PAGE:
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June 3, 2020, 1:41 p.m.
Reporting & Production

VizPol takes a cue from bird-watching apps to help journalists identify unfamiliar political symbols

Built by researchers at Columbia University’s journalism and engineering schools and launched as an invite-only beta this week, VizPol can currently recognize 52 symbols.

The demonstrations sparked in response to the murder of George Floyd are drawing participants with a range of political and ideological motives, including some allegedly less interested in protesting police brutality than promoting the aims of extremist groups. The Department of Homeland Security, for example, has specifically warned about domestic terrorists exploiting the protests to spark violence and other officials have warned of disingenuous actors, though they disagree on who to blame.

What might you want to know while covering a demonstration? Well, for starters, that wearing a Hawaiian shirt and igloo symbol could indicate a thirst for civil war.

A group of researchers and journalists at Columbia University has been thinking about the problem since photojournalist and Columbia professor Nina Berman saw a woman at the 2018 Unite the Right 2 rally in Washington, D.C. with distinctive tattoos, including one that read “1488,” a white supremacist meme. If she’d been able to recognize the reference, Berman lamented, she would have asked the woman about it directly.

Enter: VizPol, an app that aims to help journalists covering demonstrations identify emblems in real time. Built by researchers at Columbia University’s journalism and engineering schools and launched as an invite-only beta this week, VizPol can currently recognize 52 symbols. Many are associated with right-wing and white supremacist organizations, but the app also includes insignia used by libertarian, anti-fascist, hactivist, and other groups considered political but not extremist. (There’s not yet an entry for “Boogaloo Bois,” the militia group associated with the Hawaiian shirts and igloo imagery.)

While the “1488” mark was relatively easy for Berman to look up — albeit after the protest — other marks are harder to Google.

“There’s a group called Atomwaffen Division that has an obscure symbol that looks a bit like a nuclear hazard sign,” said Ishaan Jhaveri, research fellow at the Tow Center for Digital Journalism at Columbia. “How do you search for that if you don’t know how to describe it?”

Jhaveri, an occasional birdwatcher, said the app was partially modeled on Merlin Bird ID, which identifies species of birds. In VizPol, journalists upload images and frame the symbol they want to identify within a red box. To create the robust reverse image search, the researchers reached out to more than two dozen photojournalists for images from demonstrations.

Berman and Jhaveri both emphasized that journalists should not treat the app’s identifications as confirming that an individual belongs to a particular political and/or extremist group. Some symbols have been appropriated from other political or cultural contexts, for example, or the individual may be unaware of the associated group’s beliefs. (A football player drafted by the New England Patriots recently claimed he thought his tattoo of the logo for the Three Percenters, a far-right militia group, stood for supporting the military.)

“It’s very important to state — and for users of the app to know — that the app can only go so far. You give a symbol and it gives you some context about that symbol and some groups that have been known to use that symbol,” Jhaveri said. “But that doesn’t necessarily mean that this person adheres to the group’s ideology.”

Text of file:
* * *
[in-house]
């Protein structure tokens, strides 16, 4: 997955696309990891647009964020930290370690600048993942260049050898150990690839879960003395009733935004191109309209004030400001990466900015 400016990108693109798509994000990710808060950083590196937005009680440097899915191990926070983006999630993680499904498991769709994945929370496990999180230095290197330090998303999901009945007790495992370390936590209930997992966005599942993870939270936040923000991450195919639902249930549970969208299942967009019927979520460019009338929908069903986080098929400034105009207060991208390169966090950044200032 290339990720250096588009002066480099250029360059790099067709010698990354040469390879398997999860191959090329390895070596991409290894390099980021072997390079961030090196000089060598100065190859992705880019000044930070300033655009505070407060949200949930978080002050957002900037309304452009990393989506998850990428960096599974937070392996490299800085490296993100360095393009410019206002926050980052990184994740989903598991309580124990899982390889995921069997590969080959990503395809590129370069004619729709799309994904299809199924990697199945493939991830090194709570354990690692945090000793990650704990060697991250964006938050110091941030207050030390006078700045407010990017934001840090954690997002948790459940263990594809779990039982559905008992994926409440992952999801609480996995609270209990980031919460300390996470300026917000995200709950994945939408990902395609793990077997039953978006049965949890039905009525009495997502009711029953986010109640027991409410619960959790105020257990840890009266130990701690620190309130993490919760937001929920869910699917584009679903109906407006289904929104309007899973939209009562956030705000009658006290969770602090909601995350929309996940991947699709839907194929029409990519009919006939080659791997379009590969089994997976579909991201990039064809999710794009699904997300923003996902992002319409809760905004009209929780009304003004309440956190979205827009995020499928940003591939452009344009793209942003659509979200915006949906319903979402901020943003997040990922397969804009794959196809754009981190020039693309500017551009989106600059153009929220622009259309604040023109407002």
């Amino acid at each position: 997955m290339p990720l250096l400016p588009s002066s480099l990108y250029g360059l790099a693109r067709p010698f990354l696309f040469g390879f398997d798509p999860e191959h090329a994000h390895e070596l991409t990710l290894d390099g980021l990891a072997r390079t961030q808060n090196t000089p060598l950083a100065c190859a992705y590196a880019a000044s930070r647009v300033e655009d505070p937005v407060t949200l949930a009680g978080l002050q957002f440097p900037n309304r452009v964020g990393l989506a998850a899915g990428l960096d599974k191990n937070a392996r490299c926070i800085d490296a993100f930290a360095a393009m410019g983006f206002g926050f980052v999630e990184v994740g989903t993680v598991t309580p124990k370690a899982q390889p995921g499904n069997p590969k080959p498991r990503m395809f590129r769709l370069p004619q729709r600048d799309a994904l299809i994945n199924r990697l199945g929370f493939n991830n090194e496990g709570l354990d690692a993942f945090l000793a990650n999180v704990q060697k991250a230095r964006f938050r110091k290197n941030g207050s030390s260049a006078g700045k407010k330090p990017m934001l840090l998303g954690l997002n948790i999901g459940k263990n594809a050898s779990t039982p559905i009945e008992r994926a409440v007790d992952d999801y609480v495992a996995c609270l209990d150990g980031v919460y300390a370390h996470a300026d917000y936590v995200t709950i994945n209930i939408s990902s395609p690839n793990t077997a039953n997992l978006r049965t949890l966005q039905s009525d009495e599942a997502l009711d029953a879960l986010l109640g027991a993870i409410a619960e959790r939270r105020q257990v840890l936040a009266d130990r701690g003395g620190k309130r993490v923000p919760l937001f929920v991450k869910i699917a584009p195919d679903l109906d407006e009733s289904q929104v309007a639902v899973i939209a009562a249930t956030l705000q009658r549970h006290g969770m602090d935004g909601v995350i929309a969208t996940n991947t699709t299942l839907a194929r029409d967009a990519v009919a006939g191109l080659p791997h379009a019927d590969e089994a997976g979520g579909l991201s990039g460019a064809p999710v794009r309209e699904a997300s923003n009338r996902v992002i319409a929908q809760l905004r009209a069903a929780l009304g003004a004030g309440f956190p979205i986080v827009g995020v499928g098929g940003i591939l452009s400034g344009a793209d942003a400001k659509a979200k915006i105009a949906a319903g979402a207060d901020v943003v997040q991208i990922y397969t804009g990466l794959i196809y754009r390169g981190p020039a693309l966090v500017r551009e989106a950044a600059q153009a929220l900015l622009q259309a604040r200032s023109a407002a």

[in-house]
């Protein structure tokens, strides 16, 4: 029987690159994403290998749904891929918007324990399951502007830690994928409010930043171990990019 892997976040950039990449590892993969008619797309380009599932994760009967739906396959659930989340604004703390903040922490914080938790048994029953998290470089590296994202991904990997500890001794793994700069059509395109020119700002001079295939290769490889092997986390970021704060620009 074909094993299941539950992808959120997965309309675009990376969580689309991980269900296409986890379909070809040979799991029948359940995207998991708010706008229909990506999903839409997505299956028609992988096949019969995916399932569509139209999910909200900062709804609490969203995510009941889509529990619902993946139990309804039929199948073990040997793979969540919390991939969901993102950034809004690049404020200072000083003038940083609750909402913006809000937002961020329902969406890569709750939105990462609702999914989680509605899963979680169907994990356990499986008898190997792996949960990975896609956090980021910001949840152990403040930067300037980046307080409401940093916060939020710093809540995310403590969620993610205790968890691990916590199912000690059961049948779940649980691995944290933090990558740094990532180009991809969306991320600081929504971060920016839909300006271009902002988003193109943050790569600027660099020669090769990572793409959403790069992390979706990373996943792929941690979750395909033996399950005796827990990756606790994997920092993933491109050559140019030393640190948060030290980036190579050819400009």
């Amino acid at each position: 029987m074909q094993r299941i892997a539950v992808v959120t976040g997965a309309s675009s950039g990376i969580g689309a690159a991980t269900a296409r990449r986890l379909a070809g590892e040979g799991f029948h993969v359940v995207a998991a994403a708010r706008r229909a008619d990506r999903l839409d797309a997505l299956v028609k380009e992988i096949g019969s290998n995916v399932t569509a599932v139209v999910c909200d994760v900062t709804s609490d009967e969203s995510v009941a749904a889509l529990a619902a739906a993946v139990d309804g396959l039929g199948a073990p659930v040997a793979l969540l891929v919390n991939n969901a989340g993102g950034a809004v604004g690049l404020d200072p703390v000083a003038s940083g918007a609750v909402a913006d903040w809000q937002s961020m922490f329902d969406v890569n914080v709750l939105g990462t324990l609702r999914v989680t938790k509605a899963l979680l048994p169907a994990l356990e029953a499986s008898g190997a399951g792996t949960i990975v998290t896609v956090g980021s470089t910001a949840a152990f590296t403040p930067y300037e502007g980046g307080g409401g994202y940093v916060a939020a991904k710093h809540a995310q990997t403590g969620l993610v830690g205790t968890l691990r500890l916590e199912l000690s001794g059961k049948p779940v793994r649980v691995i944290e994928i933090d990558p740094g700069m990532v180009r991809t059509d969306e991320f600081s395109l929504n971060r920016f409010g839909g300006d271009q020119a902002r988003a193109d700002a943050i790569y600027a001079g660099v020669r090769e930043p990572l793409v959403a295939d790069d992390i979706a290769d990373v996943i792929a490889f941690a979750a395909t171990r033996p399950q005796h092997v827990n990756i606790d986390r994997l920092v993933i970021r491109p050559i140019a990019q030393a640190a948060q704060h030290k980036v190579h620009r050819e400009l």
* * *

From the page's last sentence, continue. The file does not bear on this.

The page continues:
As one example of the changing nature and meaning of symbols, Jhaveri noted that pro-democracy demonstrators in Hong Kong have adopted Pepe the Frog, a cartoon that regularly appears in connection with pro-Trump and anti-Semitic material stateside.

“It serves more as a tip sheet introduction to ideologies of various political groups in order to provide context so journalists can ask better questions, or take more informed pictures, and caption them with more specificity,” Berman added in an email. “When used, it also encourages the journalist to start looking for symbols which can lead to a more investigative instead of reactive approach.”

There were a number of tricky technical problems to overcome. Today’s political symbols often originate online but wind up on flags, hats, patches, armbands, T-shirts, skin (as tattoos), and more. The same symbol might be professionally replicated for members or hand-drawn by someone who subscribes to the ideology from afar. The Columbia team had to train the app’s algorithm to recognize symbols in a variety of contexts and renderings.

“For example, the Three Percenters have a flag with their emblem but they also have patches that their members wear and the texture of the flag and the texture of the patch is quite different,” Jhaveri said. “A human can immediately tell that it’s the same symbol on two different textures, but for a computer to be able to treat those two images as the same symbol is much more difficult because the computer is more responsive to those changes.”

The app’s characterizations of symbols and associated groups draws on the extensive research on extremist and other political groups done by the Anti-Defamation League and the Southern Poverty Law Center. Since the app is meant to be used by journalists in the field, the descriptions are short — fewer than 200 words — and hardly comprehensive.

It’s a start, though, and one that the Columbia team thinks is badly needed. Berman said their outreach showed that editors, even those on political beats, were unable to recognize “a good majority” of the symbols the app lists.

Photo of binoculars by Peter Miller used under a Creative Commons license.

POSTED     June 3, 2020, 1:41 p.m.
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